James Gritter writes of the need for members of the adoption triad to emphasize services that benefit adoptees, first and foremost. Open adoption serves children first by reversing the traditional hierarchy-by treating adoptive families as resources for birthfamilies.
Buy Here


To order the books, visit www.cwla.org/pubs or call 800-407-6273. Provide your CWLA member number for a 20% discount. If you forget your member number, contact Pat Donnelly at 703-412-3166 or pdonnelly@cwla.org.


Our faster-is-better culture is enamored with efficiency. Accustomed to ever-swifter results, we are impatient with deliberative or circuitous processes. We think a dose of efficiency will make every circumstance better, but hospitality-sensitive thinkers know there are some endeavors where it lacks relevance. Does it make sense, for example, to apply the ideal of efficiency to art, worship, or the expression of emotion? Shall we find satisfaction in a hymn sung efficiently? Does it make sense to think about grieving efficiently? Is efficiency a variable of interest as we develop our friendships? When it comes to matters of heart and spirit-adoption comes to mind-efficiency has little to offer.

An even larger concern for hospitality proponents is that efficiency can distort our understanding of adoption and our practice of it. Two things are likely to happen when we approach adoption with a bent toward efficiency: It alters our sense of the time frame involved, and it discounts the psychological complexity of the experience. Instead of conceptualizing adoption as a lifelong journey, it is reduced to a placement process. And instead of embracing the emotional richness of adoption, it is treated as merely a mechanical process. Through the lens of efficiency, there is nothing special about the work of adoption. It is simply one more human service offering on a long list of possibilities.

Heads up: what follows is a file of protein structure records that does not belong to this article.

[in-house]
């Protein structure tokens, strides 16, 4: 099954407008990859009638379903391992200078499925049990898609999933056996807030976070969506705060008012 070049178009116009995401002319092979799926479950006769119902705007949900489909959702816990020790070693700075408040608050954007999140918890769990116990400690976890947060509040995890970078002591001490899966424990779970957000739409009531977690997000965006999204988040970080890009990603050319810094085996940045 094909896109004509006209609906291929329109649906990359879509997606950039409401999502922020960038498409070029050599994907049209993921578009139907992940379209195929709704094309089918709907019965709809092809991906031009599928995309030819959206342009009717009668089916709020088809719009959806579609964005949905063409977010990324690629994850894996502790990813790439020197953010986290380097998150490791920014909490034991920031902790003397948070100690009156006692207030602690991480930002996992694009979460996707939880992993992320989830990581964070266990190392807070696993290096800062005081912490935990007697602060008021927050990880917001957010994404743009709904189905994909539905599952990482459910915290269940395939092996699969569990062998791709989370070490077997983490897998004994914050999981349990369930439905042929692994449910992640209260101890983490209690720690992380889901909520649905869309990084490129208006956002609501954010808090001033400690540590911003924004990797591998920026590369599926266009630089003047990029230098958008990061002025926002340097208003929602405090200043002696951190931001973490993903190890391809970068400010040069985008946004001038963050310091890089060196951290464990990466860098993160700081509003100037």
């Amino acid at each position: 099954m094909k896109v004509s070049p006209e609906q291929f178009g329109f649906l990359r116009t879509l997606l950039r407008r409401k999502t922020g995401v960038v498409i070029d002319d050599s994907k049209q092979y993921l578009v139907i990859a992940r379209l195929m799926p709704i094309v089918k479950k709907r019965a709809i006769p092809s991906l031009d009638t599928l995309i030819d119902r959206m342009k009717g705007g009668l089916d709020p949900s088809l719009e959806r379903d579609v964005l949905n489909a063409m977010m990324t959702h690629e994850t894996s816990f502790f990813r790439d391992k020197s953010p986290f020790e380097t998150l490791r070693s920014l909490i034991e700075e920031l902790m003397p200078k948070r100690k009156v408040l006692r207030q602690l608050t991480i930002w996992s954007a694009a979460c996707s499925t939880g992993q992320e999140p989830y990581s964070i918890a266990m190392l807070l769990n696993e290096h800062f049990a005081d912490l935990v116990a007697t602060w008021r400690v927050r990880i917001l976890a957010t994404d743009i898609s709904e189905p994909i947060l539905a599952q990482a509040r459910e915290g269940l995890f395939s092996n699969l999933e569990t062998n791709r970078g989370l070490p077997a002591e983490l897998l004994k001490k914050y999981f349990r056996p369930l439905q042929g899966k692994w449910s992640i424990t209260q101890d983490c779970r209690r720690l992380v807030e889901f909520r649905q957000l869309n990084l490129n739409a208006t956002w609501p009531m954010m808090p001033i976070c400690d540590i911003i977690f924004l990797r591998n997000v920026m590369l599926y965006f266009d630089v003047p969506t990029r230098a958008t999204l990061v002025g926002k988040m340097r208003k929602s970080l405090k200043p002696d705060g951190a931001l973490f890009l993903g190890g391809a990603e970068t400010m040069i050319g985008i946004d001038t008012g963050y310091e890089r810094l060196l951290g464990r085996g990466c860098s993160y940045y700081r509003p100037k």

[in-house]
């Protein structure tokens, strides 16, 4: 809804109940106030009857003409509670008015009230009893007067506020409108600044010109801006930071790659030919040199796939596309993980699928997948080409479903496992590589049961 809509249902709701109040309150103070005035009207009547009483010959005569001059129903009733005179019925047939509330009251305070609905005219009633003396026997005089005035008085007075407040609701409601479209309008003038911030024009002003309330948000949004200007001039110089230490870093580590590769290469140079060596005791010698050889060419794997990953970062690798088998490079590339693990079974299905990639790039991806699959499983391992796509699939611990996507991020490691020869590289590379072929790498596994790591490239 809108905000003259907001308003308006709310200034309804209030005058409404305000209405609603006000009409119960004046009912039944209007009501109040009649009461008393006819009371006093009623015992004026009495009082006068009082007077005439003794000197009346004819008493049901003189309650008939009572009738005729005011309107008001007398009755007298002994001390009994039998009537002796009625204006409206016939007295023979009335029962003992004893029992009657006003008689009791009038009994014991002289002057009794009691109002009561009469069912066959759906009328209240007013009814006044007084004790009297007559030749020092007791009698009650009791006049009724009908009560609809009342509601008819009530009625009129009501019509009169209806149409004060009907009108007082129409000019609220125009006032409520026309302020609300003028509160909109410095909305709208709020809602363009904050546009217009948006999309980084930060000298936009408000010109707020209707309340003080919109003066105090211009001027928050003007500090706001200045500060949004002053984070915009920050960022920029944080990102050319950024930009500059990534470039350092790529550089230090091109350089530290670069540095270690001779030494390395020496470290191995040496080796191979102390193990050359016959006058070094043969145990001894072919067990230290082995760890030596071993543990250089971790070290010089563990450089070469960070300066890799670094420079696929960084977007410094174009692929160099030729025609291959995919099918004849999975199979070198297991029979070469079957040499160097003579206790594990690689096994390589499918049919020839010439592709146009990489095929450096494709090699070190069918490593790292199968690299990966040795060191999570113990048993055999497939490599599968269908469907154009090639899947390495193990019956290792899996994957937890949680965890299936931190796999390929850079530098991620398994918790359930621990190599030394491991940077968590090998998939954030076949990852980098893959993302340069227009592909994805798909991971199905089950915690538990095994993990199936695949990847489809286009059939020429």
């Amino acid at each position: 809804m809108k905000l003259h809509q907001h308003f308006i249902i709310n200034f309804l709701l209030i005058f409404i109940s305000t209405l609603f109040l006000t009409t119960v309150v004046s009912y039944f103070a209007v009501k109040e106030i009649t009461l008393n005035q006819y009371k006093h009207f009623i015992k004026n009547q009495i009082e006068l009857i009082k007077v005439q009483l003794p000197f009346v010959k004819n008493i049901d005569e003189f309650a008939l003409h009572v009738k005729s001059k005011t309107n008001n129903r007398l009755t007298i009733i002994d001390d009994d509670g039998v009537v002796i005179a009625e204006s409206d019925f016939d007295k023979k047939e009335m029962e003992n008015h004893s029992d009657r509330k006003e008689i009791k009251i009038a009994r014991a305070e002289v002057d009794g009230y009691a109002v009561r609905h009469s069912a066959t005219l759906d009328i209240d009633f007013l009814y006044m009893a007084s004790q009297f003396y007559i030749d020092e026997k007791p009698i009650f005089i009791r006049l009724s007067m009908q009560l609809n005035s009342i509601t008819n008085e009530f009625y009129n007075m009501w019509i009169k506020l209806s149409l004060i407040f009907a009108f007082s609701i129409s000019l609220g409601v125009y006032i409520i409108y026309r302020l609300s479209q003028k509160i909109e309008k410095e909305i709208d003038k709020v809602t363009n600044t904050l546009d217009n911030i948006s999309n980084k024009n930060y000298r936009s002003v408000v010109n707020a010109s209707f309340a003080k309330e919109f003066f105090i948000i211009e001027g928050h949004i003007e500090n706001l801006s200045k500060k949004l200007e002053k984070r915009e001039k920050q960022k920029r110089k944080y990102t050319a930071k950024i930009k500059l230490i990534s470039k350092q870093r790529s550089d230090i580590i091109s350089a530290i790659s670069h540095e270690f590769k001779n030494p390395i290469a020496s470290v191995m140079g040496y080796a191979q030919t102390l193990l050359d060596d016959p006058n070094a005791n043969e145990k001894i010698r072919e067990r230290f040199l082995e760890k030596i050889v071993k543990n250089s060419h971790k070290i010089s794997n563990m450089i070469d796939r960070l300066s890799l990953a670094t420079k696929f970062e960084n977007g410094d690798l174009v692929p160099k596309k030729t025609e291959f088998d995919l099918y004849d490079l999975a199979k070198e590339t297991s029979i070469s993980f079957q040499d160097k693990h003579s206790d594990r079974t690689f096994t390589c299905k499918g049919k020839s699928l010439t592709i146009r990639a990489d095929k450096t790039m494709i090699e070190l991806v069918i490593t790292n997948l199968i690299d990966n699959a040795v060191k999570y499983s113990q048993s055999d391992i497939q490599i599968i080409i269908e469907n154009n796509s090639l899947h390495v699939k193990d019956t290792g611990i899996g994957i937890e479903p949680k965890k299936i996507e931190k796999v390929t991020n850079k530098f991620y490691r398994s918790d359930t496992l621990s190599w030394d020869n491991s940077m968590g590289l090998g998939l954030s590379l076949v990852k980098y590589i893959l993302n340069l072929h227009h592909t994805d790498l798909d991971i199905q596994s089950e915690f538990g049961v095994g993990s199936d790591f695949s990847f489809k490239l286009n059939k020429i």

Hospitious practitioners are obliged to protest this austere view of adoption; it is an apprehension that is seriously misaligned with our everyday experience. Our firsthand encounters with adoption generate a very different understanding of what is being asked of us. We know that adoption roils with drama and emotion, and we know as we continually field calls from searching birthparents and adoptive persons that the activities leading to placement are not the entirety of the experience. Better understood, adoption is a lively, intriguing, enduring, and continually evolving set of relationships. Adoption records are held permanently for a reason; the experience lasts a lifetime. When we take the long view of adoption and see it as a lifelong experience, time and effort spent on hospitality suddenly looks more efficient than they did in the short term, because chances are good that adoptions founded on hospitality will require fewer community resources through the years than those that result from a streamlined process.